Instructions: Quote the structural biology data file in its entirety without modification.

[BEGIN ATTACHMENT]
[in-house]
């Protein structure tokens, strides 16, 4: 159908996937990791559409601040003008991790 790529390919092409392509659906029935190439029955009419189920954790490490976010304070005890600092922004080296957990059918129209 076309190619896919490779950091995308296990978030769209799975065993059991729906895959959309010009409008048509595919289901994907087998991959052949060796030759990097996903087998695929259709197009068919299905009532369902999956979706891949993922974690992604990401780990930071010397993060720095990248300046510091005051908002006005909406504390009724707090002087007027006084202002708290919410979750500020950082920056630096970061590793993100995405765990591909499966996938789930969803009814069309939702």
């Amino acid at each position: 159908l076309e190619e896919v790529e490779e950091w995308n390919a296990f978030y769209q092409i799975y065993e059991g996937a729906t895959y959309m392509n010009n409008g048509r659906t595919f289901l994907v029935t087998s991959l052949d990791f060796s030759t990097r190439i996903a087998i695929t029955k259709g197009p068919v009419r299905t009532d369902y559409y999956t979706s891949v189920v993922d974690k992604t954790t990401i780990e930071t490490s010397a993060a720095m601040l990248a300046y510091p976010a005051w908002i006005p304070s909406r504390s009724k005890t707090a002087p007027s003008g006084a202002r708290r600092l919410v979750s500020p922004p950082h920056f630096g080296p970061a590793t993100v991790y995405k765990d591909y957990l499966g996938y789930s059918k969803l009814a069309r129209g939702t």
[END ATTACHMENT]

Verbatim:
[in-house]
């Protein structure tokens, strides 16, 4: 159908996937990791559409601040003008991790 790529390919092409392509659906029935190439029955009419189920954790490490976010304070005890600092922004080296957990059918129209 076309190619896919490779950091995308296990978030769209799975065993059991729906895959959309010009409008048509595919289901994907087998991959052949060796030759990097996903087998695929259709197009068919299905009532369902999956979706891949993922974690992604990401780990930071010397993060720095990248300046510091005051908002006005909406504390009724707090002087007027006084202002708290919410979750500020950082920056630096970061590793993100995405765990591909499966996938789930969803009814069309939702």
């Amino acid at each position: 159908l076309e190619e896919v790529e490779e950091w995308n390919a296990f978030y769209q092409i799975y065993e059991g996937a729906t895959y959309m392509n010009n409008g048509r659906t595919f289901l994907v029935t087998s991959l052949d990791f060796s030759t990097r190439i996903a087998i695929t029955k259709g197009p068919v009419r299905t009532d369902y559409y999956t979706s891949v189920v993922d974690k992604t954790t990401i780990e930071t490490s010397a993060a720095m601040l990248a300046y510091p976010a005051w908002i006005p304070s909406r504390s009724k005890t707090a002087p007027s003008g006084a202002r708290r600092l919410v979750s500020p922004p950082h920056f630096g080296p970061a590793t993100v991790y995405k765990d591909y957990l499966g996938y789930s059918k969803l009814a069309r129209g939702t």